More than two weeks after British Prime Minister David Cameron likened Gaza to a “prison camp” during a speech in Turkey, he is still facing a backlash from the Jewish community. Clearly, his words struck a raw nerve. Last week the Chief Rabbi, Lord Sacks, bemoaned the fact that Cameron’s simple, two-word description had caused “dismay” to many in the Jewish community. Lord Sacks called on the Prime Minister to show more “balance in future” and that’s ironic, because balance is precisely what supporters of Palestine have been wanting for years. Given David Cameron’s blatantly one-sided support for Israel in the past, some semblance of balance is all that has been asked of him from those who support justice for the Palestinian people. What the pro-Israel lobby really wants is blind loyalty, not balance.
When a friend of Israel – which Cameron so clearly is – points out a weakness of the Jewish state, its supporters should display a little more maturity and not be “dismayed”. Friends are exactly that because you can rely on them to point out your faults and to advise you on how to improve your condition. If Israel cannot accept criticism from one of its closest allies that surely does not bode well for the state; it should remember that arrogance and pride comes before a fall. Israel must also know that blind support from its allies may not always be in its own best interests.
Cameron’s words were clearly not a “gaffe”, as many people have suggested; they were chosen very carefully to convey the seriousness of the humanitarian crisis in Gaza (as man-made as it is) without causing too much offence to his Israeli friends. He was treading a fine line but used the analogy of a “prison camp” advisedly, not “concentration camp”, knowing full well the implications of the latter.
However, even without using such inflammatory language, those who are old enough will still understand the import of what Cameron was trying to say; the word “camp” was sufficient to carry the message. Those who have lived through oppression anywhere should understand the humanitarian message he tried to convey while still remaining loyal to his friends.
Every generation has its own tales of oppression that have become encapsulated in history as symbols of human struggle, victimhood and oppression. From the Warsaw ghetto of the 1940s through the horror unleashed upon Hiroshima and Nagasaki down to the killing fields of Cambodia and genocide in Rwanda, many generations have witnessed the human being’s capacity for cruelty. The blockade of Gaza has likewise become a symbol of oppression for the current generation; it will go down in history as one of the most inhuman examples of collective punishment, of that there is no doubt. Unlike many past atrocities, the Israeli oppression of the Palestinians in Gaza is taking place in full view of the world, albeit with its tacit consent, so the evidence is there for all to see and record.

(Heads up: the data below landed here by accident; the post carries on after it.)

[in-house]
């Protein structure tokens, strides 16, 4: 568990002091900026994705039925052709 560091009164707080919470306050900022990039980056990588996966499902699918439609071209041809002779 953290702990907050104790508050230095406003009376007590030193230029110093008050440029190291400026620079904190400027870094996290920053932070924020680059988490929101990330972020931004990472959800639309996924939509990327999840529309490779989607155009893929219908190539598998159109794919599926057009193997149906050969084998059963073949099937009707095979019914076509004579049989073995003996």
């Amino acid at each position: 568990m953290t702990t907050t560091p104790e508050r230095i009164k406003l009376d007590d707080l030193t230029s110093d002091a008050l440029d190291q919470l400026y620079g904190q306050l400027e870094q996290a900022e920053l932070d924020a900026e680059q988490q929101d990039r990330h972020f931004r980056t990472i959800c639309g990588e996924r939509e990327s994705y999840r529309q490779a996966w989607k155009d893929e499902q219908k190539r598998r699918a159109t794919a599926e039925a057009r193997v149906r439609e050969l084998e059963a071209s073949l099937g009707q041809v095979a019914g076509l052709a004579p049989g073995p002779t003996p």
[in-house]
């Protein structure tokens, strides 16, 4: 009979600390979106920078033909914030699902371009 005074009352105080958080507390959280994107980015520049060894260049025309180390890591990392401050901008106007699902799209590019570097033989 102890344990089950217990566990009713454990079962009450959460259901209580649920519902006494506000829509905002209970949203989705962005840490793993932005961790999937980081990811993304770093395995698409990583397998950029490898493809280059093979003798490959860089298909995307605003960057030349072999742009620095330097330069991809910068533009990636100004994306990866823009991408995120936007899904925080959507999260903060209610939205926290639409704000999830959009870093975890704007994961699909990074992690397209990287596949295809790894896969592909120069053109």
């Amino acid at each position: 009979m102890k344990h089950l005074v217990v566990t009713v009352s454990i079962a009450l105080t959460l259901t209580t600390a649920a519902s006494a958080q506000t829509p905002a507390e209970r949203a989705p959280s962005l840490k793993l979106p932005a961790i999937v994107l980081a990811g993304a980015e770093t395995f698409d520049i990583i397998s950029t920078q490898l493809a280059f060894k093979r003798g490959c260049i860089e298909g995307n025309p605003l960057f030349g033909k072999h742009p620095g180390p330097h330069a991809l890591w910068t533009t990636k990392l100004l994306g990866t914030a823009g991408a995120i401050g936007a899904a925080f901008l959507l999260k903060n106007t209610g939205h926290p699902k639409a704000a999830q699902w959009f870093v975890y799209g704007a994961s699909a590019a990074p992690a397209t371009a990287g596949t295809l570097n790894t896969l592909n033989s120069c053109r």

It was the least that David Cameron could do to draw attention to that fact; he had no choice in the face of such a horrific situation as that unfolding in the Gaza Strip at the hands of Israel. How else could he describe the basic imprisonment of 1.5 million people in a narrow strip of land? How else could he explain the effects of the Israeli blockade which have reduced more than half of the population to exist below the poverty line of $2 per person per day? How else could he inform his friends in Tel Aviv that they are destroying the Gazan economy and, with it, any real hope of finding a just and peaceful solution? Gaza is surrounded by walls, fences and watchtowers. If the people venture too far out in their own territorial waters they are shot at by Israeli gunboats. Instead of asking for “balance” so as not to cause “dismay”, the Chief Rabbi should be asking if “prison camp” actually conveys the appalling reality inflicted upon the Palestinians by Israel. Aren’t prisoners given food and water, shelter and medical attention, and basic human rights, all of which the Israelis deny to the people of Gaza? Does Lord Sacks not believe in equality and justice for all, or are his concerns for one people only?
It is reasonable to ask what the reaction of the Jewish community would be if the situation was reversed; if it was 1.5 million Jews trapped in the Gaza Strip surrounded by armed Arab snipers in watchtowers and on boats; if it were hundreds of thousands of Jewish children who were suffering from malnutrition, stunted growth, anaemia and general ill-health, and living under the constant threat of attack and invasion by the third most powerful armed forces in the world. The international community would certainly sit up and take notice and our Prime Minister would not be castigated for simply alluding to the fact that their condition was like that of a prison camp. On the contrary, he would be condemned for just talking and not actually doing something to liberate the captive population.
It is indeed time for balance, but not of the kind envisaged by the Chief Rabbi; the “Israel, right or wrong” attitude of the West has to end. Friends point out the error of one’s ways to help you from straying. Grateful friends accept the advice with good grace and mend their ways. Allowing the state of Israel to continue to behave like a spoilt brat will harm not only the Palestinians and the Israelis themselves, but also its Western sponsors and supporters. It’s time to rein the bully in before it really is too late.
The views expressed in this article belong to the author and do not necessarily reflect the editorial policy of Middle East Monitor.